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Erich Kuersten

Beautiful post! You captured the hard-to-pinpoint longing at the core of the song and as with all your best writing, each sentence flows with rich biographical detail and strong personal connection. And the pictures are great. It's all about Anita.

Maxim de Winter

It's a song that doesn't get old. That's Memphis underground legend Jim Dickinson sitting next to Keith, nodding away - he came to the session as a rubbernecker, and was drafted in to play piano, allegedly because regular Stones pianist/sideman/minder Ian Stewart refused to play minor chords. The story is chronicled in Stanley Booth's magisterial The True Adventures of the Rolling Stones.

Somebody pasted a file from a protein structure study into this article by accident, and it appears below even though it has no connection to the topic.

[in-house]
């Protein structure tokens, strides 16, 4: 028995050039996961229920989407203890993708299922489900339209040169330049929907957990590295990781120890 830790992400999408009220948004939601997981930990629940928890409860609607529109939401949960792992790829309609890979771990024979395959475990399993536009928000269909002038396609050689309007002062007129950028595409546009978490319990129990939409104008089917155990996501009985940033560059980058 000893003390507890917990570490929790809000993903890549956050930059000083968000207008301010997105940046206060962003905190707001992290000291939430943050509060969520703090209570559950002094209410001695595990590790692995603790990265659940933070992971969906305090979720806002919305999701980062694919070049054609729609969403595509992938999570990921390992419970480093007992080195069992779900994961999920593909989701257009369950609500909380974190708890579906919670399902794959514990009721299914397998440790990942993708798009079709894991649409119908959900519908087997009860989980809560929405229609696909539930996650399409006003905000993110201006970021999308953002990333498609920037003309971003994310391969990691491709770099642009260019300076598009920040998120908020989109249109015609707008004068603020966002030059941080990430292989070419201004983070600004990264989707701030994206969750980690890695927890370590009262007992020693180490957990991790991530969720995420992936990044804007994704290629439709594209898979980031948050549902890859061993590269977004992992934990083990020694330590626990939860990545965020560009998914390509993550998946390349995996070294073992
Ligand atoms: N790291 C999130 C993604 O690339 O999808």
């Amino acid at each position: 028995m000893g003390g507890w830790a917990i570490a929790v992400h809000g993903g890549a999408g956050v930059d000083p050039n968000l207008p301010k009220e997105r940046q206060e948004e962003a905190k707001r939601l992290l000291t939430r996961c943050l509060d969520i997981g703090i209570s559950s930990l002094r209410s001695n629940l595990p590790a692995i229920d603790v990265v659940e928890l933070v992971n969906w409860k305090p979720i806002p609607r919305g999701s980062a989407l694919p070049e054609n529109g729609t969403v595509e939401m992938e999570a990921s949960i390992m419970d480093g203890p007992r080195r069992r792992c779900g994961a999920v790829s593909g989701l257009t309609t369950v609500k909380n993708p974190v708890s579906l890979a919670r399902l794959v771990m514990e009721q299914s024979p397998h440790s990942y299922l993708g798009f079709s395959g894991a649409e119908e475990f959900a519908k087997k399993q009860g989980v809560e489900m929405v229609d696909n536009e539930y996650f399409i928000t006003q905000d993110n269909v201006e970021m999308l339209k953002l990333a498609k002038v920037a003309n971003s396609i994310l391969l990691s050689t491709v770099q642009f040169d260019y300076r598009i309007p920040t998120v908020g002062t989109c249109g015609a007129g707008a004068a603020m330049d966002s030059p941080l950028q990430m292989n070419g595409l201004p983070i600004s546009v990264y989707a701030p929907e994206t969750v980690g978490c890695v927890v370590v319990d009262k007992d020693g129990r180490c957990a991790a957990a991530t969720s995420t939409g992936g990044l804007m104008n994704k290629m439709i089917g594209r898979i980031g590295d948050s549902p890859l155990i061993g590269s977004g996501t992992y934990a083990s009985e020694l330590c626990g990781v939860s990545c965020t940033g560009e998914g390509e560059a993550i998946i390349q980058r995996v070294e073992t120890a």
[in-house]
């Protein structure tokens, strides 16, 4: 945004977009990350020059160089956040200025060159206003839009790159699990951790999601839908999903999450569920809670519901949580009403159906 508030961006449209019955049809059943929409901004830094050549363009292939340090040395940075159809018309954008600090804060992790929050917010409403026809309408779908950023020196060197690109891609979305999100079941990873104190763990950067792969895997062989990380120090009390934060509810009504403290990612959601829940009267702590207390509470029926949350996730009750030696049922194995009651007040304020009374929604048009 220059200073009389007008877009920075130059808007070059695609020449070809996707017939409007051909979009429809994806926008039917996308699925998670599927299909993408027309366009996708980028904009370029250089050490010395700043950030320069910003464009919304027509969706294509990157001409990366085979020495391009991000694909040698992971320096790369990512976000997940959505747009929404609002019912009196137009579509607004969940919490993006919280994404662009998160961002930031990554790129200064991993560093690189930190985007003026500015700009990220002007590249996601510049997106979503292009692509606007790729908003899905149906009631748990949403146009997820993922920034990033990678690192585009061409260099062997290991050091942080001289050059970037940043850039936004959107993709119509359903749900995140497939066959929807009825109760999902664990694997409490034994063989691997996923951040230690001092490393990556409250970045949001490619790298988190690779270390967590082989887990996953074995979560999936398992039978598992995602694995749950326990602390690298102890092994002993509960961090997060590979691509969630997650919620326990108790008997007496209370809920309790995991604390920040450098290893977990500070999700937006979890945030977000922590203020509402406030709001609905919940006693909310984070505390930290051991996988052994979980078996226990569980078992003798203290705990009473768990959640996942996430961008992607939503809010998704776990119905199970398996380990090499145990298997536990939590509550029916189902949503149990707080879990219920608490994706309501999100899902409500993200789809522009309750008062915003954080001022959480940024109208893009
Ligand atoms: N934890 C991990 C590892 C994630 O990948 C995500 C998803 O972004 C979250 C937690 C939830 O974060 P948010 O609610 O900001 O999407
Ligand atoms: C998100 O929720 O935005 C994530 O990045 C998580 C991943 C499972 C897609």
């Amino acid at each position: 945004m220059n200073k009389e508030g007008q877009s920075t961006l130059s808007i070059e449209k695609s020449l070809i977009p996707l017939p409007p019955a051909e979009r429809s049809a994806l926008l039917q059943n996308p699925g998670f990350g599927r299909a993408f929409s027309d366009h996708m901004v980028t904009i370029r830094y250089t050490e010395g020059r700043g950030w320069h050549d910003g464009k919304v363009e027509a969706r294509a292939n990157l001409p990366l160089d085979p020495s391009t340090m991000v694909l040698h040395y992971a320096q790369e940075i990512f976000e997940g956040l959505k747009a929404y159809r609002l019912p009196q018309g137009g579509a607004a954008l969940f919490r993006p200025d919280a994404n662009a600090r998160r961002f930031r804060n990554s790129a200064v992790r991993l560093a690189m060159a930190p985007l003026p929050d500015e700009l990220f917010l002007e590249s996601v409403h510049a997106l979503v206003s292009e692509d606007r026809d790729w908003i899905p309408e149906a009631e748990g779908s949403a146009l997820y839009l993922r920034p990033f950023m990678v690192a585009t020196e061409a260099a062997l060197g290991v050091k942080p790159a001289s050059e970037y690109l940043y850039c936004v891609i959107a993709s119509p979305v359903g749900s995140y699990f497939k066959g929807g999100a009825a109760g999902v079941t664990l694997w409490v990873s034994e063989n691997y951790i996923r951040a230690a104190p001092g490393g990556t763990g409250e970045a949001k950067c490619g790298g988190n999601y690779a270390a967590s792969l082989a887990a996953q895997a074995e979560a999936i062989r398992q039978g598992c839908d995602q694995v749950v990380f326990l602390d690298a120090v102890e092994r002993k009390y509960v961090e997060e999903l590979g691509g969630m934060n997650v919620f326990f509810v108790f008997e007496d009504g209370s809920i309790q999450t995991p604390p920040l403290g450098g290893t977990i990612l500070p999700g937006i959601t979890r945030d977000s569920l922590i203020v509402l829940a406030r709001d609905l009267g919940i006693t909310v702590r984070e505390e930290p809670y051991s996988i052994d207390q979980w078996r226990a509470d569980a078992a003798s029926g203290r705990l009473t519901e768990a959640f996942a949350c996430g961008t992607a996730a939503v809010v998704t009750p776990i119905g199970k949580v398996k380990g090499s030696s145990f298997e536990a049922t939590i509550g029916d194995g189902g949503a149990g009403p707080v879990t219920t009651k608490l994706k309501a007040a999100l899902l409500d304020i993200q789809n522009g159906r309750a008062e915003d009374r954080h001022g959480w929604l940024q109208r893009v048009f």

Dave Dagraedt

Wow is all I can say. I just watched Road House and listened to the commentary. I am a fan of Eddie's commentaries and the two of you together were as entertaing as the movie itself. So Kim is not only a Film Noir affectionado but appreciates the Stones too! Where was this gal when I was single?

Mr. Sunshine

It's interesting that the version of "Wild Horses" that plays with the film clip at the end of your article doesn't yet have Keith Richard's bluesy electric-guitar lead that the released version eventually acquired; this makes it still a work-in-progress.


I thought I posted this before, but I'll try again. Ever noticed the similarities in sound between "Wild Horses" and "Tangerine"? I'll bet it was at least a subconscious influence. Ditto "It's Only Rock 'n' Roll" and T. Rex. Jagger is a fan of what's happening at the moment.

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